Metabolite Formation of Pesticide Isoprocarb in Coffee Beans During Short-Term Storage and Condition

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Isoprocarb (IPC) is one of the most important carbamate pesticides for white flea control in coffee plants. The prevalence of isoprocarb pesticide residues in coffee, i.e., green coffee beans, is a cause for concern. Green coffee beans were intentionally contaminated with isoprocarb at concentrations >0.01 mg/kg, which was investigated in this research. Quantitative analysis of isoprocarb with the QuEChERS method and qualitative analysis for metabolite formation was characterized using UV-Vis, FTIR, 1H-NMR, GC-MS, and LC-QTOF-MS. Based on the data, the metabolite formed is o-cumenol through the hydrolysis reaction of o-aryl carbamate with the enzyme carboxylesterase. o-cumenol or 2- isopropylphenol as a phenol derivative. To verify the existence of metabolite analytes that are believed to be there in coffee tainted with isoprocarb, more reliable analytical techniques utilizing analytical standards must be developed. Isoprocarb concentrations decreased along the storage time, especially in unsterilized conditions. As a toxic compound, a quantitative structural activity relationship study (QSAR) was initially carried out through a software application for estimating toxicity (TEST) provided by the US Environmental Protection Agency (EPA). For additional information, based on the LC50 and LD50 data confirmed from the TEST application, it was concluded that isoprocarb is more toxic than o-cumenol.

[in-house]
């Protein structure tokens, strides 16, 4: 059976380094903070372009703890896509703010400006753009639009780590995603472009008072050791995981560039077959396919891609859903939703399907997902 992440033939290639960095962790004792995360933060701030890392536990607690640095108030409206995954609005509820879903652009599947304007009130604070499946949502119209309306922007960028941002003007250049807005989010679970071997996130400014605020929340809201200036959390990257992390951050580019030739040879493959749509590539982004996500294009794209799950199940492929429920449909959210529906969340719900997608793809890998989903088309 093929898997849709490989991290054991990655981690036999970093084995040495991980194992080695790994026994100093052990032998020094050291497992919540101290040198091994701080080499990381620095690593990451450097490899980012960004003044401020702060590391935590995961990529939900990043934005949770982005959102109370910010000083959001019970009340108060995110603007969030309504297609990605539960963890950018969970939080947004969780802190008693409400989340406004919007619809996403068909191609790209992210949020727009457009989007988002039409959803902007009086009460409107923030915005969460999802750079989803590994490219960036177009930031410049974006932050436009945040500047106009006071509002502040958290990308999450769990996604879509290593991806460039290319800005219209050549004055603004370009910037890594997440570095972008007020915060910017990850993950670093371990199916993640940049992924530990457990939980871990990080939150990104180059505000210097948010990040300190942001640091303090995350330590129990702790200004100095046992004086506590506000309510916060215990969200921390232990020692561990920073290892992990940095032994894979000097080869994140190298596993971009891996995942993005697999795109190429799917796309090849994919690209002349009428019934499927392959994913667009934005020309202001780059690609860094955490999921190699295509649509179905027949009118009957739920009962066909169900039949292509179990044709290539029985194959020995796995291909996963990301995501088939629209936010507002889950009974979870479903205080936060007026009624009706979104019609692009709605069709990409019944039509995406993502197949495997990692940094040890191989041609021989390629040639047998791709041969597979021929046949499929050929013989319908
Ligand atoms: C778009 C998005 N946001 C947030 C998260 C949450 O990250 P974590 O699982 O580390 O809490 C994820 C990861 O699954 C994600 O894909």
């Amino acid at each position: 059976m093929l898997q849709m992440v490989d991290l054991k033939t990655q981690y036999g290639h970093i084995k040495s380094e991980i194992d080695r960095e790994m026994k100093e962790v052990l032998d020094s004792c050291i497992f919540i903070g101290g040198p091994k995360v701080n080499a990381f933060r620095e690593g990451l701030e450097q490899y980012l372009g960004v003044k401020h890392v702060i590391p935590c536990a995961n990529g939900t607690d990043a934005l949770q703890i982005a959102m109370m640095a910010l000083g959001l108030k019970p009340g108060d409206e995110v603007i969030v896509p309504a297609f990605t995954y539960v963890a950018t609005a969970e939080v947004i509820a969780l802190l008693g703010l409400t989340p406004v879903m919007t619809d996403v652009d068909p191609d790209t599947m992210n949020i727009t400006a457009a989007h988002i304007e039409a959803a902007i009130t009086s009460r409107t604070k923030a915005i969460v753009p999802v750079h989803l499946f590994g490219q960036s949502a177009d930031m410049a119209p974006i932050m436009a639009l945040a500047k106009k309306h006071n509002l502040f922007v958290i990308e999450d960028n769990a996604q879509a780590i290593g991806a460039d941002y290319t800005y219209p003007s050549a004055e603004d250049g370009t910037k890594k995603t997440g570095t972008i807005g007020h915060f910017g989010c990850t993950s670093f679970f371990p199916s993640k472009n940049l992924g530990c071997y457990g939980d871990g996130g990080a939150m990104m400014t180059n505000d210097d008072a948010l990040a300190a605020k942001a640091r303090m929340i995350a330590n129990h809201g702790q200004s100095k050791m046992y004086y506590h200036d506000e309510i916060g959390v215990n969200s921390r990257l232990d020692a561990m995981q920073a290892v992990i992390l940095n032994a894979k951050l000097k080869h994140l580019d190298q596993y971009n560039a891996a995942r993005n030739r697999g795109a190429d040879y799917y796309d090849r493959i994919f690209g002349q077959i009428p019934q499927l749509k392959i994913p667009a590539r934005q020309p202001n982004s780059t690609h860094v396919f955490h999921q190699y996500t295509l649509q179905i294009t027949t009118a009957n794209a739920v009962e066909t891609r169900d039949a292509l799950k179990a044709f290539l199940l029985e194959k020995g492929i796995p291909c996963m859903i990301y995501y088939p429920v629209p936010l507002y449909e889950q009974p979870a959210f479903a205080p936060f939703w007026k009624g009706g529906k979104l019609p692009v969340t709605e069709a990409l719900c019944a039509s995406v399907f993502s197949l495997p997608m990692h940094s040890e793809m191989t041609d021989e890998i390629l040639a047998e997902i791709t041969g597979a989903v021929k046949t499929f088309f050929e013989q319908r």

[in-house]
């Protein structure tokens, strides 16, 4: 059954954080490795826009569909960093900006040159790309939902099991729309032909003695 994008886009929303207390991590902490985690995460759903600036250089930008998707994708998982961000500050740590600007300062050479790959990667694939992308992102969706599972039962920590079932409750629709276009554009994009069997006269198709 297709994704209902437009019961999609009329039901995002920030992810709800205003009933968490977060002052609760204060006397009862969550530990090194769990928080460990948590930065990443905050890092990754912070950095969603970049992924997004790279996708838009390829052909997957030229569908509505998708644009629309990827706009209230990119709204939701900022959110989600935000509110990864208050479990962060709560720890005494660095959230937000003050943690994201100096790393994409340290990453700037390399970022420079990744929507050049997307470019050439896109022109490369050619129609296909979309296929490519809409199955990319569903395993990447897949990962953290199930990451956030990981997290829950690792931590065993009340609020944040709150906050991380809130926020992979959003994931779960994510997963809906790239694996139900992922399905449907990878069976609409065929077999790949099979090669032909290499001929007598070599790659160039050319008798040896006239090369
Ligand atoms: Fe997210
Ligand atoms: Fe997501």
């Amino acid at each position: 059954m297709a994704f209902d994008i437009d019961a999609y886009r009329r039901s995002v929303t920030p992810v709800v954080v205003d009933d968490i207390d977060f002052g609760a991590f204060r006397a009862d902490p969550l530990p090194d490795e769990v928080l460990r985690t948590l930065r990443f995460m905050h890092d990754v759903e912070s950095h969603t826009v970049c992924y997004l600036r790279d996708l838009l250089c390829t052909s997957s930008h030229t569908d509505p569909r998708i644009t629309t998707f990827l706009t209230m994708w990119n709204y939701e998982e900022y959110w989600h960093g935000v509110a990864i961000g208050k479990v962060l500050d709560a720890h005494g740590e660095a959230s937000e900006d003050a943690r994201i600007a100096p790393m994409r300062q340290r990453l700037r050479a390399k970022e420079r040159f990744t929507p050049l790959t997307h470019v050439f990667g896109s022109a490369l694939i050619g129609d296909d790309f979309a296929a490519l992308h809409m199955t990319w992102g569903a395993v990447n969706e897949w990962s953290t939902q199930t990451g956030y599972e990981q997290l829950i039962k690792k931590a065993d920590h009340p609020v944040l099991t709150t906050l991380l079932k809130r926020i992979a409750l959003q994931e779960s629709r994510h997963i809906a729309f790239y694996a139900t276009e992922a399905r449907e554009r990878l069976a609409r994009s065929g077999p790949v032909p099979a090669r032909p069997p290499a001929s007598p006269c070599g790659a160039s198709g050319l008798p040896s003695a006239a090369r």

Original languageEnglish
Pages (from-to)45-52
JournalJurnal Kimia Sains dan Aplikasi
Issue number2
Publication statusPublished - 20 Mar 2024


  • carbamate
  • isoprocarb
  • o- cumenol
  • pesticide
  • toxicity
  • coffee beans


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